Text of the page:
I woke up yesterday morning at 4:30 AM to the sound of banging on our window. Aitan. Of course. My 15-year-old son who, took advantage of the holiday and pulled an all-nighter with his friends. And forgot his house key. He’s at that age. All’s good.
In fact, it was actually perfect timing as I was hoping to wake up at dusk anyway to walk to the nearby forest and start my day in solitude. So, rather than going back to bed after having unlocked the house, I went to the bathroom, put on my sneakers, grabbed the bag I had prepared the night before and headed out the door. I didn’t even need to get dressed as I had slept in my clothes from the night before.
As I mindfully walked in the direction of the forest, I noticed how very dark it was, aside from the few streetlights lighting the paths of the kibbutz. The “call to prayer” from the surrounding Arab villages in addition to my neighbors’ roosters were fighting for my attention. Both in fact, were music to my ears.
Walking slowly and in the dark, it took me much longer to arrive to my favorite spot in the forest, which would otherwise in daylight only take me about 15 minutes to get to. But, I wasn’t meeting a friend and I knew the rest of my family would still be asleep for a good number of hours. And the truth is, my kids are older now and quite independent. I wouldn’t be needed at home. So, I took all the time I wanted.
Once I arrived to the foot of the forest, it was still completely dark. I carefully found a spot near the entrance and sat in mindfulness meditation, despite the natural fear that one may have with being in a dark forest all alone. I don’t know how long I sat there, but the following “call to prayer” woke up me out of the slumber I had probably slipped into. I noticed the sun was starting to rise.
After singing the traditional modah ani prayer of gratitude, I opened my bag and removed the journals I had packed to bring with me. These were the journals I had written in over the past year and had every intention of reading purposefully on Yom Kippur.
I slowly opened the first journal and began to read it with a sense of curiosity. What do I actually remember from this past year anyway? To me, the practice of reading your journals is one of the best ways to recall your history and where you may have “missed the mark.” While the traditional Al chet liturgy spans the many facets of our lives in terms of the possible places we may have “missed the mark,” there is great value in reading your past writings in order to bring to life real situations where we may have hurt or created unnecessary pain to others or to ourselves. While our journals may not be exhaustive, they do incorporate the highlights and perhaps, the most important aspects we can contemplate in earnest.
There were many places I read in my journal where I “missed the mark” including: mindless eating, lack self-belief, resistance with waking up early in the mornings, neglecting my body, comparing myself to others, being close-hearted, being impatient, being judgmental, distancing myself from God, playing the victim, being unforgiving, creating unnecessary stress, and not being the person I wanted to be.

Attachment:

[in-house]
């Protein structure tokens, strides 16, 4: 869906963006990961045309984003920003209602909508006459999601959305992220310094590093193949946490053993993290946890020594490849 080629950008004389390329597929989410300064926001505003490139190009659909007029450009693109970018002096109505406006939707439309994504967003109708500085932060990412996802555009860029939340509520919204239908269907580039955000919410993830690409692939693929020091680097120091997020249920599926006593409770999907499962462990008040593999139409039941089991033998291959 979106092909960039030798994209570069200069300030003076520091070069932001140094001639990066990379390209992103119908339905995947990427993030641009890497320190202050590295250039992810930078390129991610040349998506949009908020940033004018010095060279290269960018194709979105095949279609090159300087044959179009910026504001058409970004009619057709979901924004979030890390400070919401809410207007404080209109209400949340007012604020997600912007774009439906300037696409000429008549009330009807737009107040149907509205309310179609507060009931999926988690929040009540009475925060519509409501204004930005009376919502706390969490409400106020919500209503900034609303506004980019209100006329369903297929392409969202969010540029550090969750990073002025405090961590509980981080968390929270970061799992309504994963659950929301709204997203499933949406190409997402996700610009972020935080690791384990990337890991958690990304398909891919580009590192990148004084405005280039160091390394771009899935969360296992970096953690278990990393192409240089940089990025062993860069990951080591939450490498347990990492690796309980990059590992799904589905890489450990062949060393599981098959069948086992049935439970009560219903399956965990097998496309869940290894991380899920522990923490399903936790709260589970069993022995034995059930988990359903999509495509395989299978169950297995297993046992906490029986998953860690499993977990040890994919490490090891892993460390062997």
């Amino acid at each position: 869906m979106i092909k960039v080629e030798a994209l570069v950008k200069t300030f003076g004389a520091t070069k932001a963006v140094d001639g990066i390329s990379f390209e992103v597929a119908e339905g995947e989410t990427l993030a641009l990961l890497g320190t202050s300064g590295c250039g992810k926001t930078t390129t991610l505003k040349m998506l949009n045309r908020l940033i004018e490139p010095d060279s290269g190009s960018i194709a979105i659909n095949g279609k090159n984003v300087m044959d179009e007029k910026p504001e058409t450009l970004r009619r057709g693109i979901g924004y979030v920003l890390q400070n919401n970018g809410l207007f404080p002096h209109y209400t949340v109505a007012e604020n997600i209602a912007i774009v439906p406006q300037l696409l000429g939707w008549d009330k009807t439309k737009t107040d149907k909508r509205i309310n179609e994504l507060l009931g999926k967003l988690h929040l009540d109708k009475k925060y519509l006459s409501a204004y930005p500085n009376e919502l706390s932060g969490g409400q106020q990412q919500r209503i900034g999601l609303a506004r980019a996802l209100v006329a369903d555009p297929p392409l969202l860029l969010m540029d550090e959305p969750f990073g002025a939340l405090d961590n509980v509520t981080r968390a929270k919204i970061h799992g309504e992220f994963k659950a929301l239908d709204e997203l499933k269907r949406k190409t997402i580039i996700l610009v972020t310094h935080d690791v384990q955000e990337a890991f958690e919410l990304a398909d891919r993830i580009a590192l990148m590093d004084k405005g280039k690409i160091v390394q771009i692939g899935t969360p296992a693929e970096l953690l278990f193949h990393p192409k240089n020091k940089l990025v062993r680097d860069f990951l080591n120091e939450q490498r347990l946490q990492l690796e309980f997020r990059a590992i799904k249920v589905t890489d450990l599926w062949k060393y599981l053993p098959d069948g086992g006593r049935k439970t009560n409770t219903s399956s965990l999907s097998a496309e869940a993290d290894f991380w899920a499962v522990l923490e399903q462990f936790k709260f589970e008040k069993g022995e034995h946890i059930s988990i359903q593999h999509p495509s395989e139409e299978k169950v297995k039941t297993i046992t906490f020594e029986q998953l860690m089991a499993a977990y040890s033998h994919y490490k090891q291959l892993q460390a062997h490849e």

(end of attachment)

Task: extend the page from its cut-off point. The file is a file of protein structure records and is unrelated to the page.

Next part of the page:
The risk of this “reading your old journals practice” is that admitting all of the places you may have “missed the mark” can make you feel defeated, which is certainly not the purpose of this holiday. In fact, there is a tradition I once learned from an alternative Yom Kippur service I attended a few years ago that is strikingly powerful to remind you also of the places where you were precise in “hitting the mar” with your thoughts and actions.
This practice first offers the participants of the prayer circle to share out loud where they “missed the mark” (and the remaining participants are invited to respond with “Ahoy!” if the message resonated with them.) Afterwards the participants are invited to share where they “hit the mark” (Al diyuk) in the same manner.
When I began to contemplate the places I missed the mark I read about in my journal, I realized for every place I missed the mark, I also hit the mark at least once the past year. That is, my story wasn’t all black. I did have moments where I ate mindfully, believed in myself, woke up in the early morning for meditation and yoga, took care of my body, stayed in my own lane, was open-hearted, practiced patience, was accepting, brought myself closer to God, did not play the victim, was forgiving, did not complain, and was the person I wanted to be.
And while I acknowledge the purpose of Yom Kippur is not about identifying where we hit the mark, I do believe that this alternative practice offers us glimpses of hope for where we do have the ability to change and become the people we want to become. That is, that we can, indeed, live deliberately.
I spent over four hours in the forest on Yom Kippur. I am incredibly grateful for the journals I kept – not because I have any intention of reading them again – but because they opened my eyes and enhanced my awareness of who I was being this past year and they guided me to visualize an image of who I want to be on Yom Kippur 2021.
If you don’t have a journaling practice, I encourage you to consider starting one. You don’t have to write much and you don’t have to write daily. Yet, being the keeper of your memories (and then reading them year to year) may prove to you to be a powerful key to your emotional health and well-being and growth as a human being.